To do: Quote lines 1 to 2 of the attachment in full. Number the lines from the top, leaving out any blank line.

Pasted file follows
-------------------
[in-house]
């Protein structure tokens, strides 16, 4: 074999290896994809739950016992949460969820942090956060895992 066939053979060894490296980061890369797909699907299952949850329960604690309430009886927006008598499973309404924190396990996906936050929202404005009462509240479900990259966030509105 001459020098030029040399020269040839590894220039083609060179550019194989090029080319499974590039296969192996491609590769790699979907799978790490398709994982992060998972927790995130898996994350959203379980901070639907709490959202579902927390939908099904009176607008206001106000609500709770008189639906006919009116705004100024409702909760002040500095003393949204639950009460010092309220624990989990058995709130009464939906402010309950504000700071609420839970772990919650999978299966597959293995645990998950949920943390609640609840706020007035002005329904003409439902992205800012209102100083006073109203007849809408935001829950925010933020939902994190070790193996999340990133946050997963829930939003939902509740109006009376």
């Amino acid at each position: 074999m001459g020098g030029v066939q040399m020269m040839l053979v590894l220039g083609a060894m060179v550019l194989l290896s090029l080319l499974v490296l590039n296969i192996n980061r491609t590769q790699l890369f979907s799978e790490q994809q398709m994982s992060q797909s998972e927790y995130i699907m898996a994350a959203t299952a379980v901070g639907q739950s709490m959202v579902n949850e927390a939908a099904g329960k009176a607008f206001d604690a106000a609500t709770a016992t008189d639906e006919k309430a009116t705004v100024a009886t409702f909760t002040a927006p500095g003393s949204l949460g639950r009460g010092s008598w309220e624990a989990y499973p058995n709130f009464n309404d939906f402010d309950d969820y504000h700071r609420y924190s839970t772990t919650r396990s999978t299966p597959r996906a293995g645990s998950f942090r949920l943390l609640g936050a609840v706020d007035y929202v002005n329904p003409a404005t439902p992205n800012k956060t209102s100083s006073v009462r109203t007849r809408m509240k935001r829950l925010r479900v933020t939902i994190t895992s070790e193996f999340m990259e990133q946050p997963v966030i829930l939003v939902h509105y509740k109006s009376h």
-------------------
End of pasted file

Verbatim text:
[in-house]
């Protein structure tokens, strides 16, 4: 074999290896994809739950016992949460969820942090956060895992 066939053979060894490296980061890369797909699907299952949850329960604690309430009886927006008598499973309404924190396990996906936050929202404005009462509240479900990259966030509105 001459020098030029040399020269040839590894220039083609060179550019194989090029080319499974590039296969192996491609590769790699979907799978790490398709994982992060998972927790995130898996994350959203379980901070639907709490959202579902927390939908099904009176607008206001106000609500709770008189639906006919009116705004100024409702909760002040500095003393949204639950009460010092309220624990989990058995709130009464939906402010309950504000700071609420839970772990919650999978299966597959293995645990998950949920943390609640609840706020007035002005329904003409439902992205800012209102100083006073109203007849809408935001829950925010933020939902994190070790193996999340990133946050997963829930939003939902509740109006009376």